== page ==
The Giver ★★★★★
Houghton Mifflin, 1993
“It’s the choosing that’s important, isn’t it?”~The Giver
I always thought of Lois Lowry’s The Giver as the little book that could. Written almost like a parable, its deceptively simple story delivers some heavy, reverberating hits. I consider this little book to be a significant contribution to the genre, ranked right up there with such dystopian classics as Brave New World, The Handmaid’s Tale, Fahrenheit 451, 1984, and Soylent Green. I love it because of its simplicity and accessibility; it’s the perfect way to introduce younger readers (especially reluctant younger readers) to some pretty powerful themes.
It’s a book that can only generate discussion and debate amongst the young and young at heart on the importance of personal choice. You fight for it. You don’t ever let it be taken from you. Sameness, calmness, serenity… these may sound like lofty goals, comforting words, but they should never come at the cost of the individual’s right to explore, question, challenge, choose.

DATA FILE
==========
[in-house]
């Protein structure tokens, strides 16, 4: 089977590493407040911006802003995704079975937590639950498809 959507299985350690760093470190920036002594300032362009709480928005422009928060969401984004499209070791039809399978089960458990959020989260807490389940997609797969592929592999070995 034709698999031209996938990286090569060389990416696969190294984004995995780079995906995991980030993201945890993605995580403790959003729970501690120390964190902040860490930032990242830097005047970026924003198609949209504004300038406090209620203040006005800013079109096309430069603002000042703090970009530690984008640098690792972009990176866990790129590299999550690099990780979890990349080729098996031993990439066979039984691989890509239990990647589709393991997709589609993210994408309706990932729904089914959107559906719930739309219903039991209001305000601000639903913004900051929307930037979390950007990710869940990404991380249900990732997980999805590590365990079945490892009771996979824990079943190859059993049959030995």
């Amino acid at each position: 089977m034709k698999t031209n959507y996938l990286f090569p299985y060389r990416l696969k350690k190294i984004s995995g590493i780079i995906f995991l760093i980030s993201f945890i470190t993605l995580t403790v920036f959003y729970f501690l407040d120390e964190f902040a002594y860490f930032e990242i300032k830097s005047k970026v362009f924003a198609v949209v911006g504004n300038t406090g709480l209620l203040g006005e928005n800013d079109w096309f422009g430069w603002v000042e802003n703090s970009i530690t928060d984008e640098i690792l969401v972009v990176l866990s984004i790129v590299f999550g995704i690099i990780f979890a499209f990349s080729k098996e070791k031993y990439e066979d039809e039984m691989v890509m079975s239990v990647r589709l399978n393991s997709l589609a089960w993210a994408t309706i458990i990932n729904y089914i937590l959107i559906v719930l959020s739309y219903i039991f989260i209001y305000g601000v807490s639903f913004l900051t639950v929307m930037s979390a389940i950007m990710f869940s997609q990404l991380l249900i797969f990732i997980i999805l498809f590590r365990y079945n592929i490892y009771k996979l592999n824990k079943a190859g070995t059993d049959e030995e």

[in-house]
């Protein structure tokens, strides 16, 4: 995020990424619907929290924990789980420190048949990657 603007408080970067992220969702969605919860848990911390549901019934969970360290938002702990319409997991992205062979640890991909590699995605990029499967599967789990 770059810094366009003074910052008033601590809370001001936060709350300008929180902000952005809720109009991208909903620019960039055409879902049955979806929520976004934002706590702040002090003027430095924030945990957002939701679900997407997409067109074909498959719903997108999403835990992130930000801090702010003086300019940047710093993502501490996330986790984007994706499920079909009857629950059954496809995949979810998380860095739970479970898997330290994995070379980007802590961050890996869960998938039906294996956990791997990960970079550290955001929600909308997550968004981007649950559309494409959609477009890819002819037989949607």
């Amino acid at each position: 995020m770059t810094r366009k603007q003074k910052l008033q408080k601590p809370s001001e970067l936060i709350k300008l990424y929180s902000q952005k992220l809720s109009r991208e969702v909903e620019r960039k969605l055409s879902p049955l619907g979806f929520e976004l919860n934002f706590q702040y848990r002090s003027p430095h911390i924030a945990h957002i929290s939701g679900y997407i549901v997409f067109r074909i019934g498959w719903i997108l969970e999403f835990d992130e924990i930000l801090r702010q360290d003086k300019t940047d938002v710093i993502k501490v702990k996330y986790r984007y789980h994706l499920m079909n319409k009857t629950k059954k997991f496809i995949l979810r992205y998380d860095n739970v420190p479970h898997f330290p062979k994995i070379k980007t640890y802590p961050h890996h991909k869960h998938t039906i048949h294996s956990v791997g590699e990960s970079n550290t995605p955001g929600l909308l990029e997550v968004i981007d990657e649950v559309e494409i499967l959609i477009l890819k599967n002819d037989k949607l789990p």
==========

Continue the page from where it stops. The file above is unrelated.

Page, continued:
Some readers may be left unsatisfied by the ambiguous ending; I have to admit, first time reading it I was a little frustrated. But like any good parable, the ending is probably the best launching off point to a passionate debate of “what-ifs” “maybes” and “for sures”. Other readers might be put off by Lowry’s lack of detailed world-building; this is a teensy book – a long short story really – and with such a small canvas there really isn’t room for answers, mostly questions. There is a lot we don’t know – the how and why this community came to be. But the mystery inspires some addictive speculation, especially in the context of other dystopian tales which surely influenced Lowry here.
The Giver is a chilling bedtime story, as good at warning us and teaching us a lesson, as it is at entertaining us. That’s a magnificent book that can do those things all at once.